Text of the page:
While it might be tempting to search what is said, written, or tweeted about you and your team, the truth is that consuming that media is a choice. And even if exposure to criticism isn’t your choice – maybe bad things are shouted at you, or said to your face on campus – the words expressed are simply the thoughts of another human. One who is outside of your program, and often is coming from a place of ignorance or frustration.
It’s important to say that if you do hear public criticism, it is normal to feel hurt. That is a common reaction to negative comments. What I want to shift the focus to is how unhelpful it is to buy into any of that public criticism. If you’re certain that something is not worth your time, while you may still be aware of it, you can choose to dismiss, ignore, or not attach to it. Just like if someone told you the sky is green – they’re allowed to say it, and you’re allowed to ignore it.
Regardless of where the negative comments come from, they have no merit, and no value to us as athletes. We wouldn’t ask some random person on social media, with no way of verifying their credentials, what they thought of our physics homework, or our English paper, or our final project. They wouldn’t even know the assignment, or if the instructor asked it be done a specific way. (Even if this outside person claimed to be a really really big fan of that subject!)
If we really needed assistance, or an informed opinion, we would seek it out from someone with direct knowledge of the content. Perhaps your professor who gave the assignment, a GSI, or a tutor. When it comes to our athletic careers, it should be the same way. A coach, a graduate assistant, a trainer, or a teammate are way more likely to give helpful, constructive feedback than a random person on the internet.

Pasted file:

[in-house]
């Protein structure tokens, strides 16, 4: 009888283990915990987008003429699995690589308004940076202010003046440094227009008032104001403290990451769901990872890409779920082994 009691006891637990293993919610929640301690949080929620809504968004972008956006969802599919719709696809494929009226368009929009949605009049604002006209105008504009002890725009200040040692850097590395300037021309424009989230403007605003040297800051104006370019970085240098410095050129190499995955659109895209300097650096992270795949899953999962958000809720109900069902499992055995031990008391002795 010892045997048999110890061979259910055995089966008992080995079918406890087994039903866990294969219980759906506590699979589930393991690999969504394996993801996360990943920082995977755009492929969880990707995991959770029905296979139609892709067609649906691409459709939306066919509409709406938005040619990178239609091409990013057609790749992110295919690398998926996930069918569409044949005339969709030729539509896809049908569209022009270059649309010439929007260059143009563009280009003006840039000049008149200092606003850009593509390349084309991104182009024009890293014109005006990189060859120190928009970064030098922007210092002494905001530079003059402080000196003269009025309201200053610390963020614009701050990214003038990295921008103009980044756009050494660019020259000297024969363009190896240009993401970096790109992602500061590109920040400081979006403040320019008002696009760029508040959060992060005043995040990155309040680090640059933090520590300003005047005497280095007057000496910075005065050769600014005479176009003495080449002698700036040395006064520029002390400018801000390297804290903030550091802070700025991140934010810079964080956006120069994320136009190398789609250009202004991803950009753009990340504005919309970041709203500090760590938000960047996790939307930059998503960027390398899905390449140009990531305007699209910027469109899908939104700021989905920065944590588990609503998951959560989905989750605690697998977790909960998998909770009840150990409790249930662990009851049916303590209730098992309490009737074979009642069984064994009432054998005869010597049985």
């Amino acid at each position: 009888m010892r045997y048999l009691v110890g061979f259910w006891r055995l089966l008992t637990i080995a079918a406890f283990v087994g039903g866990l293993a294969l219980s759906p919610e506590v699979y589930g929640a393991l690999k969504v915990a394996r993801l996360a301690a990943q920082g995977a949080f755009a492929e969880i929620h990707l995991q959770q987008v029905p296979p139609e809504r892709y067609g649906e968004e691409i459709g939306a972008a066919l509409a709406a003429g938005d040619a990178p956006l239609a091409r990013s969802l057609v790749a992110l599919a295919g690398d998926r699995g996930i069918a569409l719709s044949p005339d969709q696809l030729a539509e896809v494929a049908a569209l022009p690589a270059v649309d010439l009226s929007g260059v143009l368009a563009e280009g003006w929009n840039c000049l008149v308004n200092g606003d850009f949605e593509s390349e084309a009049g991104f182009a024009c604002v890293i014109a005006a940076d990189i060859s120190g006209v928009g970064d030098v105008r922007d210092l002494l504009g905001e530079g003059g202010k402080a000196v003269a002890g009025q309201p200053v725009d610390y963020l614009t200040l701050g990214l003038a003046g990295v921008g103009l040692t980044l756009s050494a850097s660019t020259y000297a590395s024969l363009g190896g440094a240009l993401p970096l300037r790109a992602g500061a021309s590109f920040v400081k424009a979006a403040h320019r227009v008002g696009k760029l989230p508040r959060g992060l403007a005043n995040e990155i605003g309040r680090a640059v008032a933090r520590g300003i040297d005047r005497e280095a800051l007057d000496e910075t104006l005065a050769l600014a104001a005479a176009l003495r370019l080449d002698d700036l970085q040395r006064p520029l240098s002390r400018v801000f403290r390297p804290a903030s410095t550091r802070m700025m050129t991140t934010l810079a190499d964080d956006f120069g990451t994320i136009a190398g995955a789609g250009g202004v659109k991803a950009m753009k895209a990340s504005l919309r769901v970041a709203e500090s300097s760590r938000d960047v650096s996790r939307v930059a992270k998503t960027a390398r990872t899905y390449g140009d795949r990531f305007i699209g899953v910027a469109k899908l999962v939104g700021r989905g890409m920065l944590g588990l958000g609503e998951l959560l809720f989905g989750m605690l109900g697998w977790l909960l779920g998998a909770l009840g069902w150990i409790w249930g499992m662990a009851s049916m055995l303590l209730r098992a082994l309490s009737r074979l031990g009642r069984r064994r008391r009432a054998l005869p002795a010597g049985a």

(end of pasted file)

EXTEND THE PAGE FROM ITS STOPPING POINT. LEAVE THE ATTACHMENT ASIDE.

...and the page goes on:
Furthermore – and this might be the best reason of all to ignore public criticism – it is utterly unhelpful, when it’s time to perform, to have your mind and your thoughts be anywhere but on the task at hand. If you’re thinking about a negative comment you saw or heard, then that is where your thoughts are at that moment – and therefore not on whatever it is you’re actually trying to accomplish.
When your number is called, and it’s your turn to step and up and perform for your team, where would you want your thoughts to be?
- Athletes Connected Get Support Page
- Athletes Connected Skills & Strategies Page
- Athletes Connected Featured Videos and Coping Skills Videos
- The Calm App is available for free to all Big Ten staff and athletes
- The SilverCloud App is available for free to all U-M students, staff and faculty.
About the Author
Will Heininger is mental health educator and public speaker for the University of Michigan Depression Center, openly sharing his story of overcoming major depression and anxiety during undergrad, while playing football at Michigan. After hiding his illness at first due to stigma and ignorance, he received life-changing treatment and care from the Athletic Medicine staff, and was able to thrive for the majority of his time at Michigan. He would go on to help found Athletes Connected in 2014.
Since first sharing his story at the Depression on College Campuses Conference, Will has spoken with over 100,000 people across the country, helping to bridge the gap between what science and medicine have learned about mental health and well-being, and what society actually knows and uses. In addition to athletes of all levels, Will works with schools, athletic departments, communities, and corporations to improve mental health outcomes. Heininger is a native of Ann Arbor, Michigan.